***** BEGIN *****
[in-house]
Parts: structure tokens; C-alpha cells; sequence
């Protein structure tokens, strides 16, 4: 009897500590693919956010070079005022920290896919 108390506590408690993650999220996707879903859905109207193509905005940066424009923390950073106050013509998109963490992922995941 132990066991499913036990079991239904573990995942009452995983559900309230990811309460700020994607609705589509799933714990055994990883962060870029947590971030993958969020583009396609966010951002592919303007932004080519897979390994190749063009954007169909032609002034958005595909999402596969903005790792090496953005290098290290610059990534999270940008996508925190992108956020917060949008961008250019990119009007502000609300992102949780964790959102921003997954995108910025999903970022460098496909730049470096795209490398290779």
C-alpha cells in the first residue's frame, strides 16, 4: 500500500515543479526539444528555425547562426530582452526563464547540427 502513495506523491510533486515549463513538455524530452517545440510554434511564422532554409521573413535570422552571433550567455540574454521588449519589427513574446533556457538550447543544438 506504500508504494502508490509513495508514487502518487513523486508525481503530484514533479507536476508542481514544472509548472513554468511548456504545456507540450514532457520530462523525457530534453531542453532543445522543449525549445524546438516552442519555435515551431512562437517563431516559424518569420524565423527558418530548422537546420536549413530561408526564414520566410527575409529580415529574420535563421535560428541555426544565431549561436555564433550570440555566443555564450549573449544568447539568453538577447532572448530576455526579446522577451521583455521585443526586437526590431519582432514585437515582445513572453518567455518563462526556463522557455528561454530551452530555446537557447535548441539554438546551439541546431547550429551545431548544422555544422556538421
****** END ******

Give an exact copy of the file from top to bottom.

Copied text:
[in-house]
Parts: structure tokens; C-alpha cells; sequence
């Protein structure tokens, strides 16, 4: 009897500590693919956010070079005022920290896919 108390506590408690993650999220996707879903859905109207193509905005940066424009923390950073106050013509998109963490992922995941 132990066991499913036990079991239904573990995942009452995983559900309230990811309460700020994607609705589509799933714990055994990883962060870029947590971030993958969020583009396609966010951002592919303007932004080519897979390994190749063009954007169909032609002034958005595909999402596969903005790792090496953005290098290290610059990534999270940008996508925190992108956020917060949008961008250019990119009007502000609300992102949780964790959102921003997954995108910025999903970022460098496909730049470096795209490398290779």
C-alpha cells in the first residue's frame, strides 16, 4: 500500500515543479526539444528555425547562426530582452526563464547540427 502513495506523491510533486515549463513538455524530452517545440510554434511564422532554409521573413535570422552571433550567455540574454521588449519589427513574446533556457538550447543544438 506504500508504494502508490509513495508514487502518487513523486508525481503530484514533479507536476508542481514544472509548472513554468511548456504545456507540450514532457520530462523525457530534453531542453532543445522543449525549445524546438516552442519555435515551431512562437517563431516559424518569420524565423527558418530548422537546420536549413530561408526564414520566410527575409529580415529574420535563421535560428541555426544565431549561436555564433550570440555566443555564450549573449544568447539568453538577447532572448530576455526579446522577451521583455521585443526586437526590431519582432514585437515582445513572453518567455518563462526556463522557455528561454530551452530555446537557447535548441539554438546551439541546431547550429551545431548544422555544422556538421